Cowboy Bebop is one of the most influential anime of all time, and now it’s a live-action series on Netflix as well. The new show — which stars John Cho, Mustafa Shakir, and Daniella Pineda — is based on Shinichiro Watanabe’s classic series and even features the return of composer Yoko Kanno. The translation to live action hasn’t been without its controversy, but if you want to keep up with the latest developments — reviews, trailers, and more — this is the place.
Nov 21, 2021
In recent years, Netflix has started to specialize in live-action adaptations of anime. So far, the streaming service has released film adaptations such as Death Note, Fullmetal Alchemist, and Rurouni Kenshin. The next anime to receive the live-action treatment is Cowboy Bebop, a show considered to be one of the greatest anime ever made.Read Article >
The original Cowboy Bebop anime ended in 2001, but it’s seeing a surge in popularity thanks to the new Netflix show. That popularity can be seen on Reddit in the r/cowboybebop subreddit. For nearly a decade, fans have flocked to this community to post their thoughts on Spike Spiegel and his past, funny memes, cosplay pics, and fantastic fan art.
Nov 20, 2021
Cowboy Bebop: The Movie, known in Japan by the much better name Cowboy Bebop: Knockin’ On Heaven’s Door, was released in 2001 and takes place during the show’s final handful of episodes. Most anime movies don’t impact the overall arc of the show, featuring enemies, allies, and plot points that are rarely ever acknowledged outside the movie’s quarantine zone. However, Knockin’ On Heaven’s Door transcends the trope of the inconsequential anime movie and is critical to the conversation surrounding the show’s cultural impact.Read Article >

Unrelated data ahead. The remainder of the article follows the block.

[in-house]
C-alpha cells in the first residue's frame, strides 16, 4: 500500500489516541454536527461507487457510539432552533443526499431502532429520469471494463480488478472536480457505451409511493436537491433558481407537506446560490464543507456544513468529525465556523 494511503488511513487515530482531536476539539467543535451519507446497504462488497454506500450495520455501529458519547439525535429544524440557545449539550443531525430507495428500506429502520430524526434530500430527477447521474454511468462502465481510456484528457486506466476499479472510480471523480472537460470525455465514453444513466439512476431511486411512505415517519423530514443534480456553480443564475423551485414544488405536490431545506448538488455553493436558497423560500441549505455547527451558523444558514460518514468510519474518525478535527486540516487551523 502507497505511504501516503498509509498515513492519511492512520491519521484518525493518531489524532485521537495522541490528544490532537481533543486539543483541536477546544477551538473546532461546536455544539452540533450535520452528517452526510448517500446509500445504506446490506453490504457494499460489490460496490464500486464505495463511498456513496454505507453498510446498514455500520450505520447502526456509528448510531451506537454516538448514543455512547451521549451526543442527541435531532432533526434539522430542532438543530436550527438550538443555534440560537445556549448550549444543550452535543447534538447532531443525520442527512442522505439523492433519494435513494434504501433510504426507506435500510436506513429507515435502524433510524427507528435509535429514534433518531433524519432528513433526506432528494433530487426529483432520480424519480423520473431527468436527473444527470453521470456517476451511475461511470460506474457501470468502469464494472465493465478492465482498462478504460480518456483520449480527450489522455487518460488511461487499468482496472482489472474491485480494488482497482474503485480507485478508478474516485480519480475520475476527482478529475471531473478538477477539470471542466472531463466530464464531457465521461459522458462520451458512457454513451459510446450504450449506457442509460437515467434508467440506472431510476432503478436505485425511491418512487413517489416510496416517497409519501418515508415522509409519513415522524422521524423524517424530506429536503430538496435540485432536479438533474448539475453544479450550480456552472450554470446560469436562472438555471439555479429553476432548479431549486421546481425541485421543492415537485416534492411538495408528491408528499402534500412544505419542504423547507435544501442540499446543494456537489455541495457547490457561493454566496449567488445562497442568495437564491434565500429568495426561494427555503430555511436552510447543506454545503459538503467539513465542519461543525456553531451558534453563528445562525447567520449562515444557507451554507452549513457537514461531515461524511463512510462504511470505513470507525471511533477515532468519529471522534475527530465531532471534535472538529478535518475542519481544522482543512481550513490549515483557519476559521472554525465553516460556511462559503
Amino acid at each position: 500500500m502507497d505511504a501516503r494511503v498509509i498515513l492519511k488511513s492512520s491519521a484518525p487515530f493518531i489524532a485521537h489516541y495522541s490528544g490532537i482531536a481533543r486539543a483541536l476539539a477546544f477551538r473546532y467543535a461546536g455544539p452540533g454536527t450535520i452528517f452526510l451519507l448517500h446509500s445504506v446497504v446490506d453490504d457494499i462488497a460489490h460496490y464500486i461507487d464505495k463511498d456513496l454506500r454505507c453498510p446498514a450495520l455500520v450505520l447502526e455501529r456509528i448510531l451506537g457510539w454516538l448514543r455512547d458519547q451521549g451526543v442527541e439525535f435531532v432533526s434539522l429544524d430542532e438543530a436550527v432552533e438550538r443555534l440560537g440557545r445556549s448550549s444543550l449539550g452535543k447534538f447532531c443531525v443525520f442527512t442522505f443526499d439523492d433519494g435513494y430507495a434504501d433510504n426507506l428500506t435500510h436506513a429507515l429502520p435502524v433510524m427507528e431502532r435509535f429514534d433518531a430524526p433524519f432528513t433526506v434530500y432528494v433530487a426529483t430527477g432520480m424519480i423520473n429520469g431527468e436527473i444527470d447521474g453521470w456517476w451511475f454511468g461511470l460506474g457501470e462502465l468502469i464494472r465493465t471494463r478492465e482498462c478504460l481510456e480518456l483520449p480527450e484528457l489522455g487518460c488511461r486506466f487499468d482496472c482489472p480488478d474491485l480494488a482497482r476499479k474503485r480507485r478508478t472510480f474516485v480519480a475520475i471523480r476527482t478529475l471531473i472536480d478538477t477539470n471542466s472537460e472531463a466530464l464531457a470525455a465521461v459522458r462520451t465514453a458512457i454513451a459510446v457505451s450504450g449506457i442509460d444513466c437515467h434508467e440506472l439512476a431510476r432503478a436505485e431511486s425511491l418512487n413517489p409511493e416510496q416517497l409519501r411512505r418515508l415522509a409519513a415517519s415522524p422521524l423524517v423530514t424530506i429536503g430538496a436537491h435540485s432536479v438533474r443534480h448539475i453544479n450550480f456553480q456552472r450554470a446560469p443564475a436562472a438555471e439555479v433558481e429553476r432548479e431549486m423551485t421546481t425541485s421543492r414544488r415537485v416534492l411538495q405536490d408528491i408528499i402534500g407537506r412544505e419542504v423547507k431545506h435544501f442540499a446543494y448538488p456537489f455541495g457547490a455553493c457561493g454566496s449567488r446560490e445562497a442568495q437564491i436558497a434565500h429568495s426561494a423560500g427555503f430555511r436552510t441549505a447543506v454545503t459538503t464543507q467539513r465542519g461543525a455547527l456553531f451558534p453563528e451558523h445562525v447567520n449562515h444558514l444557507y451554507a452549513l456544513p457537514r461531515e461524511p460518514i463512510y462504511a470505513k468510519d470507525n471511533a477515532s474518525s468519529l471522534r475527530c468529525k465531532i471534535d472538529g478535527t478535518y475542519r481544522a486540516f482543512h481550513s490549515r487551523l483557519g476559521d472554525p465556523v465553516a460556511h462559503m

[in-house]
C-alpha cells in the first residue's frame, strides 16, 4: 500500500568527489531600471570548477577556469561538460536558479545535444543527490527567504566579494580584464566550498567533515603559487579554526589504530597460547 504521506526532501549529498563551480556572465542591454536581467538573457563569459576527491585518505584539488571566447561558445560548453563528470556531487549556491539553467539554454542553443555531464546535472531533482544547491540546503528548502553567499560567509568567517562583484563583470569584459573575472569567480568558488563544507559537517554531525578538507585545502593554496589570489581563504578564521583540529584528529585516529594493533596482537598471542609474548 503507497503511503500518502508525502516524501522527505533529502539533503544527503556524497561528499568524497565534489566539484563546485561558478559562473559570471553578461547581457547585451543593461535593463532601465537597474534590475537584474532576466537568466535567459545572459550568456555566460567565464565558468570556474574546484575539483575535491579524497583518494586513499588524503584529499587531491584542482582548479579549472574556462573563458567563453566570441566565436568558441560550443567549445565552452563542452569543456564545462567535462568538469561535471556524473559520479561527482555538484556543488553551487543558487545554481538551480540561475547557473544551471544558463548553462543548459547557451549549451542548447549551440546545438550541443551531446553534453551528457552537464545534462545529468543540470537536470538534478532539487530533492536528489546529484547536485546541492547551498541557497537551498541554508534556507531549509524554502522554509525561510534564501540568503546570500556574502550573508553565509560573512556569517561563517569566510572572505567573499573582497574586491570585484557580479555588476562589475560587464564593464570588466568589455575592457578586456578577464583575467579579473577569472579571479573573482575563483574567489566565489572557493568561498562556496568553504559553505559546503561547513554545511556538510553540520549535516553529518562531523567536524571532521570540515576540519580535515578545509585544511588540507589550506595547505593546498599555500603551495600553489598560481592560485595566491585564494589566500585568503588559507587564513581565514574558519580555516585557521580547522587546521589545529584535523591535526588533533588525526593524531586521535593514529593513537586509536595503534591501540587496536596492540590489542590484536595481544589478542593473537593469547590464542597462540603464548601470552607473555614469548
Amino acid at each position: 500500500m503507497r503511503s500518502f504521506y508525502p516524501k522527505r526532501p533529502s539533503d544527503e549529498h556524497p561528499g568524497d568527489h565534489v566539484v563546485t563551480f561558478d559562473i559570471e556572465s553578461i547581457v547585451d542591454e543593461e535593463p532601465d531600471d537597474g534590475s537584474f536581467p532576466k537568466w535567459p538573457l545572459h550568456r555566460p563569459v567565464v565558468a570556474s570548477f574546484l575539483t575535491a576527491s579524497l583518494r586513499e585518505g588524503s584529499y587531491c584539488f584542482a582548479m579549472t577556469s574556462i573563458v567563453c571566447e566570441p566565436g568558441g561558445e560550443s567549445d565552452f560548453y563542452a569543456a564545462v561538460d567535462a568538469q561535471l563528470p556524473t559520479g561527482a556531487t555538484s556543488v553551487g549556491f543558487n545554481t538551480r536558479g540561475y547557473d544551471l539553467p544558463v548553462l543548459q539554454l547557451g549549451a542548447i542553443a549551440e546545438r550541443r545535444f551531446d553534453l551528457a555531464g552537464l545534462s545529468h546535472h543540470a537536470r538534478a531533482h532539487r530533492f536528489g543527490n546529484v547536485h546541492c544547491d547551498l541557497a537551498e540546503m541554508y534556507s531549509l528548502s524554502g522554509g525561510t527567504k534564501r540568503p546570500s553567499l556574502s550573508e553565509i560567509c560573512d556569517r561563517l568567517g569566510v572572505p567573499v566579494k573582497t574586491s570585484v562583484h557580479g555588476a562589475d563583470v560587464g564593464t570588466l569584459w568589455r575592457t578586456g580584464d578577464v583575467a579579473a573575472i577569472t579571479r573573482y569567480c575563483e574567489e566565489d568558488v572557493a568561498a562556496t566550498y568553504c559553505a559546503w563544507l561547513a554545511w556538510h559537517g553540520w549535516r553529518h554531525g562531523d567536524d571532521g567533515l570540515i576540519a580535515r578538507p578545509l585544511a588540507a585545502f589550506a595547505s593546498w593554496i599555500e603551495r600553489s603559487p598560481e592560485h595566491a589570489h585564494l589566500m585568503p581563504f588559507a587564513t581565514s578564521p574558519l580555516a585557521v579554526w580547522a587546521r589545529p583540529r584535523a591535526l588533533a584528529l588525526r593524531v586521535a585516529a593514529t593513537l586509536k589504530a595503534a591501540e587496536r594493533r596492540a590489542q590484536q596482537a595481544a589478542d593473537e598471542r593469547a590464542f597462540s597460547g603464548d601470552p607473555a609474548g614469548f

In Knockin’ On Heaven’s Door, the gang are unwittingly sucked into a bio-terrorism plot, forced to stop the evil Vincent Volaju before he unleashes a deadly storm of nanobots on Mars. The movie hits on all the little things that make a typical Cowboy Bebop episode great. Every character gets a moment to let their unique talents save the day. There’s an absolutely bitchin’ spaceship battle underscored by Yoko Kanno’s soul-stealing soundtrack. And at the end, the bad guy is tragically relatable.
Nov 19, 2021
As a young child, I was a dreamer. I wanted to be an astronaut, and despite living in a world that constantly reinforced that Black femmes would hardly walk the moon, my family encouraged me to be driven and reach for the stars — literally. My father fed my imaginative spirit by giving me books on the Solar System and inspiring me to foster a deep love for the futuristic sounds of George Clinton, Parliament-Funkadelic, and jazz music.Read Article >
Around this time, my cousin Elliott and I would play video games and stay up late to watch anime. The one that stuck with me the most was Cowboy Bebop, a 1998 neo-noir space Western that takes place in 2071. The series, which is directed by Shinichirō Watanabe, follows Spike Spiegel and his “crew” of bounty hunters, who are colloquially referred to as cowboys, while simultaneously giving us snapshots of each principal character’s storyline over a backdrop of jazz music. I instantly fell in love with the anime’s aesthetic and tone, a love that would extend well into my adulthood, inspiring me to get a tattoo and sing praises of this great body of work time and time again.
Nov 16, 2021
Thanks to its heavy Western pop culture influences and long life in reruns on Adult Swim, Cowboy Bebop has long been one of Americans’ most successful gateway drugs to anime. With the original anime now streaming on Netflix in advance of its live-action adaptation premiering November 19th, even more new viewers can discover “the work which becomes a new genre itself.” However, while Bebop is as close to a household name as adult-oriented anime get in the States, director Shinichiro Watanabe’s other works have never found the same level of mainstream success, despite featuring much of the same stunning animation, beautiful music, and sharp post-modernist sensibility that made Bebop a hit.Read Article >